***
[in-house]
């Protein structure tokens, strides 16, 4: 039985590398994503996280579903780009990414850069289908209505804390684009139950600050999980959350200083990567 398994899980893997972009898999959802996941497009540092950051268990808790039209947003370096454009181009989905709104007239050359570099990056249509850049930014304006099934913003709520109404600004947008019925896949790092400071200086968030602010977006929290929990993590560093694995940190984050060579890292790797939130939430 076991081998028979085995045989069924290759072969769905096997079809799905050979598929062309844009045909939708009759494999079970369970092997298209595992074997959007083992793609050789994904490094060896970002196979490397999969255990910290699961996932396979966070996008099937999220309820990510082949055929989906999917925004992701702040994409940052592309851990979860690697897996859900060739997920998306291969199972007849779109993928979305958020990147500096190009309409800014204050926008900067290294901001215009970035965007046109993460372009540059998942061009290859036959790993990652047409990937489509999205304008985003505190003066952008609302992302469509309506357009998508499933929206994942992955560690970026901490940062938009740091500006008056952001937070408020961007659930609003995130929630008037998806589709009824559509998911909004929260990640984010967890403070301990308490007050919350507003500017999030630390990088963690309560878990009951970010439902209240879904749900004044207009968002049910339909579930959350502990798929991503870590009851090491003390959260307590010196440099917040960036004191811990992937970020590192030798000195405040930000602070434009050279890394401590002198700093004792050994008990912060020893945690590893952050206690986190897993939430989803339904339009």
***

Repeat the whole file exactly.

[in-house]
């Protein structure tokens, strides 16, 4: 039985590398994503996280579903780009990414850069289908209505804390684009139950600050999980959350200083990567 398994899980893997972009898999959802996941497009540092950051268990808790039209947003370096454009181009989905709104007239050359570099990056249509850049930014304006099934913003709520109404600004947008019925896949790092400071200086968030602010977006929290929990993590560093694995940190984050060579890292790797939130939430 076991081998028979085995045989069924290759072969769905096997079809799905050979598929062309844009045909939708009759494999079970369970092997298209595992074997959007083992793609050789994904490094060896970002196979490397999969255990910290699961996932396979966070996008099937999220309820990510082949055929989906999917925004992701702040994409940052592309851990979860690697897996859900060739997920998306291969199972007849779109993928979305958020990147500096190009309409800014204050926008900067290294901001215009970035965007046109993460372009540059998942061009290859036959790993990652047409990937489509999205304008985003505190003066952008609302992302469509309506357009998508499933929206994942992955560690970026901490940062938009740091500006008056952001937070408020961007659930609003995130929630008037998806589709009824559509998911909004929260990640984010967890403070301990308490007050919350507003500017999030630390990088963690309560878990009951970010439902209240879904749900004044207009968002049910339909579930959350502990798929991503870590009851090491003390959260307590010196440099917040960036004191811990992937970020590192030798000195405040930000602070434009050279890394401590002198700093004792050994008990912060020893945690590893952050206690986190897993939430989803339904339009």